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Summary: The love of God at work in the heart of man

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Shortly before his death Peter wrote a brief letter to encourage Christians to live holy and godly lives. In the introduction to his epistle he gives a list of godly virtues that conclude with the attributes of brotherly kindness and love. Unquestionably love is the apex of all Christian virtues. At the end of Jesus’ earthly ministry he gave his disciples this instruction: Love one another. As I have loved you, so you must love one another. By this all men will know that you are my disciples, if you love one another (John 13.34-35). Ironically, many people have difficulty defining exactly what they mean by the word love. Though many struggle to define the word, they know it when they see it and they feel its absence when they are deprived of it. Indeed, love is the foundation of all binding quality relationships. Jesus summarized God’s requirements toward humanity in two statements: first, love God with all your heart and second, love your neighbor as yourself. But just what does this mean in practical terms? Before we answer that question let us consider what Peter says about love.

Peter uses two separate words for love in this passage. The first, philadelphia (filadelfiva), refers to a love for brothers or sisters. The second word, agape (ajgavph - noun), is used in the New Testament to describe God’s love for his Son. Jesus uses the same word to describe how the disciples are to love him and one another. It is a love that has particular reference in the love that the Father has for the Son, but it is also used broadly in Scripture. Peter makes a distinction between these two words for love, and they are never used indiscriminately in the same passage. If they are used with reference to the same objects, each word retains its distinctive and essential character.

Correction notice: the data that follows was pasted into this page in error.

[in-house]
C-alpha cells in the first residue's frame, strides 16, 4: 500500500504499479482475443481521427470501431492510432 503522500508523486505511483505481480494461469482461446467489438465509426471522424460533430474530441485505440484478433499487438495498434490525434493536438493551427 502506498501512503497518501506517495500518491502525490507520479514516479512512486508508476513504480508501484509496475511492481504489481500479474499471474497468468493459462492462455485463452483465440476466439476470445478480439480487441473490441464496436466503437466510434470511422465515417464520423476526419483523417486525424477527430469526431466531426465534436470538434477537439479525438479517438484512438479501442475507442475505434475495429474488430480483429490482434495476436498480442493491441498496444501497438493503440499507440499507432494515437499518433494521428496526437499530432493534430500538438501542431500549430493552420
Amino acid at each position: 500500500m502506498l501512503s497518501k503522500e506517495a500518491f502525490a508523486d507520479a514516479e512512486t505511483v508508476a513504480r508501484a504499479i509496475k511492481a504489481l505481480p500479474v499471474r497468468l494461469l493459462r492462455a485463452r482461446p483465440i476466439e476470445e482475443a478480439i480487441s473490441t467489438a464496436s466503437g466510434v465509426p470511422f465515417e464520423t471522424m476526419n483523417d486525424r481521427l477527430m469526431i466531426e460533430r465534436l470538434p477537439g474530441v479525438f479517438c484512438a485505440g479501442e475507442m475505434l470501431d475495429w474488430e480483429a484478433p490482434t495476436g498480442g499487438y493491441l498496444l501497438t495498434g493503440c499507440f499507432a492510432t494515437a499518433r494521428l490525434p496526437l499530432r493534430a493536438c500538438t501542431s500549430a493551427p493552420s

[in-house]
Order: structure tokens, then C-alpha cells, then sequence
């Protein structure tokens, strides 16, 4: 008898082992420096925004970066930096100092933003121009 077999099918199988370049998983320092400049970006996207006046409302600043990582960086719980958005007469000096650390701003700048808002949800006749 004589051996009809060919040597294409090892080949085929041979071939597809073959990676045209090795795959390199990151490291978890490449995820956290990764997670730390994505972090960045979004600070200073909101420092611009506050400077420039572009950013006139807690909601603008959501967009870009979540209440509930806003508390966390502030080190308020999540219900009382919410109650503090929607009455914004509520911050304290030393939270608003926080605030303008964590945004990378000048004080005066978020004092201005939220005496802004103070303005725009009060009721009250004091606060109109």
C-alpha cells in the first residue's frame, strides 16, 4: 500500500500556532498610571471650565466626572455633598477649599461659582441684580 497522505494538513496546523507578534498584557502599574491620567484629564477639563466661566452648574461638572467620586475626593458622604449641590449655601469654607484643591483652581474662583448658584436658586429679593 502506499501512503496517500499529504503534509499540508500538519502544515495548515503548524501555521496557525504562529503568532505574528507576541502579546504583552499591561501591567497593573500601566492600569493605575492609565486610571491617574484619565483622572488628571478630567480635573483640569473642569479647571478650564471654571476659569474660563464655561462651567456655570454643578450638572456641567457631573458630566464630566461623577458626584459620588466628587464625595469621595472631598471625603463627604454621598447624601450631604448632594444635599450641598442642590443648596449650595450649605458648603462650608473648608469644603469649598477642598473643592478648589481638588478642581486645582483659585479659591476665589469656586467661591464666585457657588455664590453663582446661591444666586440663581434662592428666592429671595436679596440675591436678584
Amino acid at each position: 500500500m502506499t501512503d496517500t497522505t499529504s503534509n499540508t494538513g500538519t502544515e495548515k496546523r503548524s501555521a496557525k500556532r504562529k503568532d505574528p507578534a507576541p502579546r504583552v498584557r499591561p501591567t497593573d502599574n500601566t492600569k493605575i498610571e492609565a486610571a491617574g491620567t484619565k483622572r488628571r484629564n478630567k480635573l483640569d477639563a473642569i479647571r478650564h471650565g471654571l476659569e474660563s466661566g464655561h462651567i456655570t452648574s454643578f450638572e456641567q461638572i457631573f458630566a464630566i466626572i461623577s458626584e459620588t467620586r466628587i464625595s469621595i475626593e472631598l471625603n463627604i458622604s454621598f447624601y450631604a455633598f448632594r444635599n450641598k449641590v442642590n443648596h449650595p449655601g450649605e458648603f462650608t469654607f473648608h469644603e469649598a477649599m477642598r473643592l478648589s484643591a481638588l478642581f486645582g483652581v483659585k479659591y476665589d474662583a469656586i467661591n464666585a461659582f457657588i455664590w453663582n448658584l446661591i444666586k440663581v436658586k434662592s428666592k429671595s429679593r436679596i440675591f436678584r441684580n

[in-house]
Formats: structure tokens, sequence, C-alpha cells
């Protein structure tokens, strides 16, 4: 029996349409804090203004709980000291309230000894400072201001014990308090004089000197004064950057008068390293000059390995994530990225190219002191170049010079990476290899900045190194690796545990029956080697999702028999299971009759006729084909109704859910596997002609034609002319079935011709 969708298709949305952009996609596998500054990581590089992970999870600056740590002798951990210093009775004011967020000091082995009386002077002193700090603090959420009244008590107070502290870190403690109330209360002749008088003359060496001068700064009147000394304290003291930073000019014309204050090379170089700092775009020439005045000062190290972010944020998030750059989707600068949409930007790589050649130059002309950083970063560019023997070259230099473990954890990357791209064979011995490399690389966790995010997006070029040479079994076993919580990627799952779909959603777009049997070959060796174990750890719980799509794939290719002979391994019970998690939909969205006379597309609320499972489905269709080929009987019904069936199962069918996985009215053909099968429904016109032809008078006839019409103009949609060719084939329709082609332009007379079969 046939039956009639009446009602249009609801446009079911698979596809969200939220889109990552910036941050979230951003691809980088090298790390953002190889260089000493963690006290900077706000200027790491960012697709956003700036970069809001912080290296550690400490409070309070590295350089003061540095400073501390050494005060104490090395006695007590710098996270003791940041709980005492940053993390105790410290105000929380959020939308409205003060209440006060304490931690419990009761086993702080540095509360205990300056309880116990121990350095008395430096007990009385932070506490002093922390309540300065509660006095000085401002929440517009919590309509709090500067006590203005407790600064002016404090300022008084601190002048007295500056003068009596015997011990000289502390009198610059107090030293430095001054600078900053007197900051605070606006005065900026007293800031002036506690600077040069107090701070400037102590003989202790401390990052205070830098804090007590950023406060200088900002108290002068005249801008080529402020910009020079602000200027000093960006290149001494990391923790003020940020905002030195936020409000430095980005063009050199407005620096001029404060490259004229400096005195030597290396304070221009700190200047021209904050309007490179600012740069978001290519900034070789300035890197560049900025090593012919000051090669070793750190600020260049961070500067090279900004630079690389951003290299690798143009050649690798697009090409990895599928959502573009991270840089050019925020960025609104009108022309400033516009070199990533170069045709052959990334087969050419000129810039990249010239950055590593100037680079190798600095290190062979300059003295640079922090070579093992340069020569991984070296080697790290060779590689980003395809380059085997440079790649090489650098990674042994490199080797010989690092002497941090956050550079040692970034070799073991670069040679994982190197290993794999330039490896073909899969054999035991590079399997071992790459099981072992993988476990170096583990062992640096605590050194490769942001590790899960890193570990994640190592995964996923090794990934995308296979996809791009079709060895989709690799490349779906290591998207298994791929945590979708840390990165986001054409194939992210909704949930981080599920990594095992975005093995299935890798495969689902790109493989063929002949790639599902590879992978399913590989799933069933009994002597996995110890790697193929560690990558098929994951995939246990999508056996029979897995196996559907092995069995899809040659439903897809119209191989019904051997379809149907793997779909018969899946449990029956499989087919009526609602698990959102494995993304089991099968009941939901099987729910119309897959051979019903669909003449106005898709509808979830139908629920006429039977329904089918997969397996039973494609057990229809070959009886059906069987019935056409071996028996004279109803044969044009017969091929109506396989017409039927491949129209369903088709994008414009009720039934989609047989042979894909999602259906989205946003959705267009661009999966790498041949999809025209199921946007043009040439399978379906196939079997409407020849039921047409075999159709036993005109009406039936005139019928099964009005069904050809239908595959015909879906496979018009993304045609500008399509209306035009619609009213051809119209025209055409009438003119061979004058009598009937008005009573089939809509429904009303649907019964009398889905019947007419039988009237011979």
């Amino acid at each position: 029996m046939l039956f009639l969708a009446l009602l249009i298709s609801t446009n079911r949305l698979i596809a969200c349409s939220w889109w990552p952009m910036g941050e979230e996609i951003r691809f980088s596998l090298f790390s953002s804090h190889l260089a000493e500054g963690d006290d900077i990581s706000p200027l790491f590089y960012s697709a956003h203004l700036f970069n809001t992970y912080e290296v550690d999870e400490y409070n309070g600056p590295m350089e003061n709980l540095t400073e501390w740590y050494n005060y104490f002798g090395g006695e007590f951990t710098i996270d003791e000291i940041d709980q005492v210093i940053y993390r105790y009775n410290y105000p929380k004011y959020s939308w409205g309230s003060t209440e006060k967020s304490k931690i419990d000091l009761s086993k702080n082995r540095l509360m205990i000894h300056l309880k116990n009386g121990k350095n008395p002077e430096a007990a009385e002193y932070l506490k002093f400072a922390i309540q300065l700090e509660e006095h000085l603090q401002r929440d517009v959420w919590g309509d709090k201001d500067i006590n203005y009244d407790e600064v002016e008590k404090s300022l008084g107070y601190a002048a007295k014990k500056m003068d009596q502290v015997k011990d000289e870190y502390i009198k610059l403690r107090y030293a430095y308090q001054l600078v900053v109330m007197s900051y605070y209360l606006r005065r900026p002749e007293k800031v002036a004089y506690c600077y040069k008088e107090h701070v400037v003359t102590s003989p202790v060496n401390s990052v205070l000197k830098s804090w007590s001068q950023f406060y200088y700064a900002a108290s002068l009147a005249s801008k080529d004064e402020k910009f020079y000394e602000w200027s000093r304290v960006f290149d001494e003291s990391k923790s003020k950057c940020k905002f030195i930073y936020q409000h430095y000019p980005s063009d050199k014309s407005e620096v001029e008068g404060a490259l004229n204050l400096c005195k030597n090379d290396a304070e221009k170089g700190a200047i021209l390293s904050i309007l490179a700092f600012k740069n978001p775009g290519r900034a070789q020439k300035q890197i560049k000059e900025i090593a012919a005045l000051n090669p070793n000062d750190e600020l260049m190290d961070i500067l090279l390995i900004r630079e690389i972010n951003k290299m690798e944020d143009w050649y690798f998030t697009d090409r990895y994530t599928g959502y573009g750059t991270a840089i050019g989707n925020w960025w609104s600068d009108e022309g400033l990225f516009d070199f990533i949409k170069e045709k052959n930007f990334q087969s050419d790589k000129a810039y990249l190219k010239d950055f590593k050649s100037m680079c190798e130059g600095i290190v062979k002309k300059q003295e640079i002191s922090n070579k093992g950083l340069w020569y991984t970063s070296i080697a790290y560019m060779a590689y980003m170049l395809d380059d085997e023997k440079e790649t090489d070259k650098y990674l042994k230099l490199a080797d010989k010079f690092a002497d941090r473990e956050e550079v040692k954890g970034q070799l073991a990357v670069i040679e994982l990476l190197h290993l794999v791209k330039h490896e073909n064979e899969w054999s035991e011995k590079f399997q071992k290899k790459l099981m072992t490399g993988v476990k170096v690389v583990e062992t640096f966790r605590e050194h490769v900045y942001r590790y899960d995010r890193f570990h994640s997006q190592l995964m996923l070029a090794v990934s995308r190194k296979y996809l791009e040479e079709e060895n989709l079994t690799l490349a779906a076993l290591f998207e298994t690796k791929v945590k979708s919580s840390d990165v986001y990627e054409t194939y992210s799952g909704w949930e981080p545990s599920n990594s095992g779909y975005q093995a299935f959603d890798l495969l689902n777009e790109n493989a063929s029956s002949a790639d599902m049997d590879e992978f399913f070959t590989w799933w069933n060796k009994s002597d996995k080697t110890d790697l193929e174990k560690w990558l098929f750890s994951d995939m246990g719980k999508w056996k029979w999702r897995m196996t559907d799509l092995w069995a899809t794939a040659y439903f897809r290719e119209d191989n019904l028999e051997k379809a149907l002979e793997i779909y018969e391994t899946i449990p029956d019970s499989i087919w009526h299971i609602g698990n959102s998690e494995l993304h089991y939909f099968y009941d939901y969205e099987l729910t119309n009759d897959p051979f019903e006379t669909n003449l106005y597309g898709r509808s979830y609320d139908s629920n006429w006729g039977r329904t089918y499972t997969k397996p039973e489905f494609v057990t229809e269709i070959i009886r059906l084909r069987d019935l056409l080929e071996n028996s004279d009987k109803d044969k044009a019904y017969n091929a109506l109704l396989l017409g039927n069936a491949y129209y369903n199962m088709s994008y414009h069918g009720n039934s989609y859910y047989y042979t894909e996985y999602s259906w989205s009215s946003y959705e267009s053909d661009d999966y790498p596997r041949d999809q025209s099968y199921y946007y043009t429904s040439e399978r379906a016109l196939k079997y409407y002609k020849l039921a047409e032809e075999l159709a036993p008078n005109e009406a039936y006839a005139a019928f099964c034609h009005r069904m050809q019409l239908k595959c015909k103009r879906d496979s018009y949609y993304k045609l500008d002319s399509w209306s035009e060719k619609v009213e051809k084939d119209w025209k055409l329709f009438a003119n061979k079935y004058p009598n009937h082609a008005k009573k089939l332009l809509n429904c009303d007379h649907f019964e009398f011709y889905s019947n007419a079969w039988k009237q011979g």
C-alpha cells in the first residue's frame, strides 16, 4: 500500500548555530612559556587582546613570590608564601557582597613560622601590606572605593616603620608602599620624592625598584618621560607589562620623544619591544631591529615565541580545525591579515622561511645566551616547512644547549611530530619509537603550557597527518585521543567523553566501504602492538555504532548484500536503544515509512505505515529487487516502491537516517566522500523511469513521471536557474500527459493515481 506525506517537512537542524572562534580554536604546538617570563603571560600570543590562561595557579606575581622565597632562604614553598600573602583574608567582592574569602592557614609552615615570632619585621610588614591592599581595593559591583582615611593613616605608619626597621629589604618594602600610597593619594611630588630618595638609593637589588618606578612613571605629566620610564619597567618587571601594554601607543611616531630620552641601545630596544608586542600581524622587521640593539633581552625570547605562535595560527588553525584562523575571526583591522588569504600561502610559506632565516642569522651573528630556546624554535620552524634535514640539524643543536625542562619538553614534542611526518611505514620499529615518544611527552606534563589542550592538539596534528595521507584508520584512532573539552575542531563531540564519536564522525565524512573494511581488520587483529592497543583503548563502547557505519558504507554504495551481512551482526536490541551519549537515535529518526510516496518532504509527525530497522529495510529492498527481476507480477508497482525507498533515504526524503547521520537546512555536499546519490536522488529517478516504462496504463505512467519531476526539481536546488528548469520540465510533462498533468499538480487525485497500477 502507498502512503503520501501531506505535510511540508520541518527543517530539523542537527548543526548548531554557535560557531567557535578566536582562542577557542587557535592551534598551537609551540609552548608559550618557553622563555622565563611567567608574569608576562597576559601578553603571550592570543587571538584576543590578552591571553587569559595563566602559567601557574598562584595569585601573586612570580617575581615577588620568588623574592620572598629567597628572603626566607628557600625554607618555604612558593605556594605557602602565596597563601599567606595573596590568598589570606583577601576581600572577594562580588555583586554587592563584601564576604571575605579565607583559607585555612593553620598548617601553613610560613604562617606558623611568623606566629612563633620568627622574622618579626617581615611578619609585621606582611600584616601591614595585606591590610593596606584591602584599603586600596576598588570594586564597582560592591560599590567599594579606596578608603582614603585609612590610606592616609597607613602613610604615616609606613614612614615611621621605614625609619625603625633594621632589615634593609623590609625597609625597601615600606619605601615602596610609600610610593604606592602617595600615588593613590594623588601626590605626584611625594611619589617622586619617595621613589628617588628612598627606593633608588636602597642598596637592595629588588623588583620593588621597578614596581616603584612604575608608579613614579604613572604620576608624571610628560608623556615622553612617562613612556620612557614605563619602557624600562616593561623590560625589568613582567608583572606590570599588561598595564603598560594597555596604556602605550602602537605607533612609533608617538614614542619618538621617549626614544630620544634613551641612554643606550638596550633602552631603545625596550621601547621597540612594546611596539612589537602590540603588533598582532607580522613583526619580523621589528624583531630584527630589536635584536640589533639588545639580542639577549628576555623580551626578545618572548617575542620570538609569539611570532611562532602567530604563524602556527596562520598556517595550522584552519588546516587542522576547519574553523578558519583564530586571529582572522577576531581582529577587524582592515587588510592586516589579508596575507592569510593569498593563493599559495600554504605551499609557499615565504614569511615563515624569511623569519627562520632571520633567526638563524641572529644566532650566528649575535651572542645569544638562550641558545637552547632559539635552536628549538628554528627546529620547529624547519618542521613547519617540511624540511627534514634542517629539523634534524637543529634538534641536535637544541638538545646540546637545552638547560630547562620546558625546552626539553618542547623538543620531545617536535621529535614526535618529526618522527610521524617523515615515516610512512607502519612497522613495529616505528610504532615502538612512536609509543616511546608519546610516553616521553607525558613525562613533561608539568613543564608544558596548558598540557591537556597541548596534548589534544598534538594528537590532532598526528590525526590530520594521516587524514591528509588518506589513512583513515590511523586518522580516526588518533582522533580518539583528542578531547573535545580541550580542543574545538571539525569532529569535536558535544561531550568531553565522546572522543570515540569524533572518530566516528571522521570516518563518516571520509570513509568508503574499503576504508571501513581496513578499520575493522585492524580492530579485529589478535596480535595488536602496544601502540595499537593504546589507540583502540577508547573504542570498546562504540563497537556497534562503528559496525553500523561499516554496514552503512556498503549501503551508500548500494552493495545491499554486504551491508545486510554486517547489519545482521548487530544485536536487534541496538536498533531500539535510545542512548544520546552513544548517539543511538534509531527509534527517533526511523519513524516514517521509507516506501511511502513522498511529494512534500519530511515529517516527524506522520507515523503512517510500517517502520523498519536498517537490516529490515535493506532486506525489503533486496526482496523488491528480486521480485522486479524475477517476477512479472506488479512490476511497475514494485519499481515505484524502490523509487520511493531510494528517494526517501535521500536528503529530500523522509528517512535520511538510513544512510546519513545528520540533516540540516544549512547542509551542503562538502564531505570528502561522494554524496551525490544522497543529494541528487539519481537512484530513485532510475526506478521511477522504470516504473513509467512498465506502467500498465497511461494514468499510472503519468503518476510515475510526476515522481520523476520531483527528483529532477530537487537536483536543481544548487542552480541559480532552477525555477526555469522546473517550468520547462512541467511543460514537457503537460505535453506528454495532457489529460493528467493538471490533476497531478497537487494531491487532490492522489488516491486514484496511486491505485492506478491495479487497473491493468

Peter stresses the importance of imitating the moral and spiritual character of God as it is uniquely displayed in the life of Jesus. The Christian is able to live this life by the enabling work of the Holy Spirit given to every believer. Brotherly love focuses on the life of the Christian living in community with others. Love is the most important of the spiritual virtues. It is the apex of godly character. Everything the believer may cultivate with respect to his virtuous character must find its ultimate expression within the life of the community.

In an earlier letter Peter summarized the attitude that should be plain to see in all Christians: Above all, love each other deeply, because love covers over a multitude of sins. Offer hospitality to one another without grumbling. Each one should use whatever gift he has received to serve others, faithfully administering God’s grace in its various forms (1 Peter 4.7-10). Nowhere in Scripture are Christians encouraged to live in isolation from other Christians. The “lone Christian” is an utterly foreign concept to the Bible. Peter requires that the believer be sensitive to the needs of others. Every Christian is obligated to minister to others according to their needs (cp. Ephesians 4.29).


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